Originally Posted by Ilan Voyager
the rotors seem pretty small for giving enough power on a such freighter. So it's just a complement of power.
To give you an idea of the power produced by spinning those things at 200 rpm, multiply the area of each cylinders cross section ( silhouette ) by seven. This is the equivalent sail area they replace.
An article on the effectiveness on a much smaller boat fitted with one rotor provides some actual figures http://www.rexresearch.com/flettner/flettner.htm
Popular Science January 1984
"Power Mode --- Ave. Wind (Knots) --- Ave. Boat Speed (knots) --- Ave Fuel Saving (%)
Rotor-Assist --- 16.1 --- 7.0 --- 44
Rotor-assist --- 12.9 --- 6.0 --- 27
Rotor Sailing --- 17.7 --- 5.3 --- 100
Under rotor power alone, the Tracker reached a maximum speed of 6.1 knots in an 18.4 knot wind and a true wind angle of 122 degrees.
Bergeson is demonstrating the Tracker to fishing-boat owners, talking to large shipping companies, and presenting scientific papers at maritime conferences. And interest is growing. He now has a Navy contract to study the conversion of a military sea-lift ship to rotor-assisted propulsion. He is also conducting similar studies for a number of independent shipping companies, including major oil and cruise-ship companies.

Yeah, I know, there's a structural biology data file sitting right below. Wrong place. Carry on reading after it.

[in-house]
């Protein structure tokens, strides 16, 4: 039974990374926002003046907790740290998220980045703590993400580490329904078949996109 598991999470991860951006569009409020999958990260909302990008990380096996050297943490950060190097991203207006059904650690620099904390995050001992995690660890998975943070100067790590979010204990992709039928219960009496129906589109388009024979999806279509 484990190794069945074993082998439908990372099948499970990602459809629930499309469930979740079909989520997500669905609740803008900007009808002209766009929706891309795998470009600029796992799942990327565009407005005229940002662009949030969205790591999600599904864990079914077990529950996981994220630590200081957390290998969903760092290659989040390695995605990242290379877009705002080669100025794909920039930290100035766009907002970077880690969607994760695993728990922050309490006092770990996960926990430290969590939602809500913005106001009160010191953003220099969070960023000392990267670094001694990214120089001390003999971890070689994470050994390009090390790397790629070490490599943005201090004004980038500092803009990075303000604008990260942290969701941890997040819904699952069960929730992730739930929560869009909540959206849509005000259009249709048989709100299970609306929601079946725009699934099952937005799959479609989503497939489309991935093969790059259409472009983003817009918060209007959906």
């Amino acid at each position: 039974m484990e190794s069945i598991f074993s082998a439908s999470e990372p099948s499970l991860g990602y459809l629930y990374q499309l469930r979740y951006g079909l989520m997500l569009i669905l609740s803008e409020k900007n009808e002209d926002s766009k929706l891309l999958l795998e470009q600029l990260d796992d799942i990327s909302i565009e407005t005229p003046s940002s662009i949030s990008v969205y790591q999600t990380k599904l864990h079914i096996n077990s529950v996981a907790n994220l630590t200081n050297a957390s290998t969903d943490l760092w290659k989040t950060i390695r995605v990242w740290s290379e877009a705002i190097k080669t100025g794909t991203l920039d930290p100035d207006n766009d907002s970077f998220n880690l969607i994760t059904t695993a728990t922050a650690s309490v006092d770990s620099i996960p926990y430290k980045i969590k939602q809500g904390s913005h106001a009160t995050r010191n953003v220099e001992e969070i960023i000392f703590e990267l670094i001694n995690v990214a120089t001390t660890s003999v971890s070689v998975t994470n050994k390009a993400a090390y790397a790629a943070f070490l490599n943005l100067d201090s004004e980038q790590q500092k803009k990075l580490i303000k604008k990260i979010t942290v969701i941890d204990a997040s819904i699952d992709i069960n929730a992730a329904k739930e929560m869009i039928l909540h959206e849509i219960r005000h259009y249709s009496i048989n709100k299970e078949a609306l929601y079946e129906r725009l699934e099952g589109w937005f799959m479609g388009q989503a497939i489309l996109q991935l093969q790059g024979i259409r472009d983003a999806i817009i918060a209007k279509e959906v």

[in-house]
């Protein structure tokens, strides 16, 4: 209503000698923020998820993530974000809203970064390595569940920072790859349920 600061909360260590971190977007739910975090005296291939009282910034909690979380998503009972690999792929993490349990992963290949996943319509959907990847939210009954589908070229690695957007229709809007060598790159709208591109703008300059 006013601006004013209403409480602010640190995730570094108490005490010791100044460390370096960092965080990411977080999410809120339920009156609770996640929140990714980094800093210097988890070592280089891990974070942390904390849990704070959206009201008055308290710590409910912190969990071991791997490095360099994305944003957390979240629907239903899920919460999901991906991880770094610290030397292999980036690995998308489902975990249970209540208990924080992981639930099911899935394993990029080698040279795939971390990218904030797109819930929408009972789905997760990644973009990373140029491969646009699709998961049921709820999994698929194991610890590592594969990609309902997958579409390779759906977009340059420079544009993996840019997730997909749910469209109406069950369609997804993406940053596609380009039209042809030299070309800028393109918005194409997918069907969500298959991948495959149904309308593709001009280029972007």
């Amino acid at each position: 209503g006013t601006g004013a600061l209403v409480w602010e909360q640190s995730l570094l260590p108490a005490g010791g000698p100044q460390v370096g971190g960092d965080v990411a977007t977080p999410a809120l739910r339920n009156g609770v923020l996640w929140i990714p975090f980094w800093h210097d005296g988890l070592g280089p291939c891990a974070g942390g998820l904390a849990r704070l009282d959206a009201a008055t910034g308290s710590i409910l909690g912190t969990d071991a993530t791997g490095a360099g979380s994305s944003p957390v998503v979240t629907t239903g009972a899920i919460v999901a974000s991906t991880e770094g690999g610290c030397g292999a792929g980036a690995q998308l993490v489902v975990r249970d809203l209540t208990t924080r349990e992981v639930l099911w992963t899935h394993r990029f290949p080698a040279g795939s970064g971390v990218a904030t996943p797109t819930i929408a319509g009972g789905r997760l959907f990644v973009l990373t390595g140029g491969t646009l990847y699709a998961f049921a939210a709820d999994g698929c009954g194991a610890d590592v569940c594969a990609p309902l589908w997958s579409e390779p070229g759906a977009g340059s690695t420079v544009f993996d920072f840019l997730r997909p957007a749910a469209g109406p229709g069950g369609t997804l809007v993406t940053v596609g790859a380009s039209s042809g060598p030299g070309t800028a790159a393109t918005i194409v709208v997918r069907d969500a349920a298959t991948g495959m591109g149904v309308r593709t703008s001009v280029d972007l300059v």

The economic potential certainly is there. Bergeson has calculated that the world’s shipping fleet consumes 730 million barrels of petroleum a year at a cost of $30 billion. If only 20 percent of the world’s fleet adopted sail assist, the savings would be on the order of 91 million barrels a year --- almost $3 billion.
The payback to an owner can be astonishingly quick. The entire rig for the Mini Lace cost $250,000. But the owner’s records show that the sailassit saves $48,000 worth of fuel a year. In addition, average speed is increased by 5 percent, which means that the ship can make more trips. Extra income from this source was $9200. At that rate, the rig would pay for itself in a little over 4 years. But there’s more. On the New Orleans-Jamaica route, where winds are usually unfavorable, the fuel savings was an incredible 36 percent, and the speed was up 18 percent. If the ship were used on similarly favorable routes, the payback would fall to an astonishing 1.7 years. "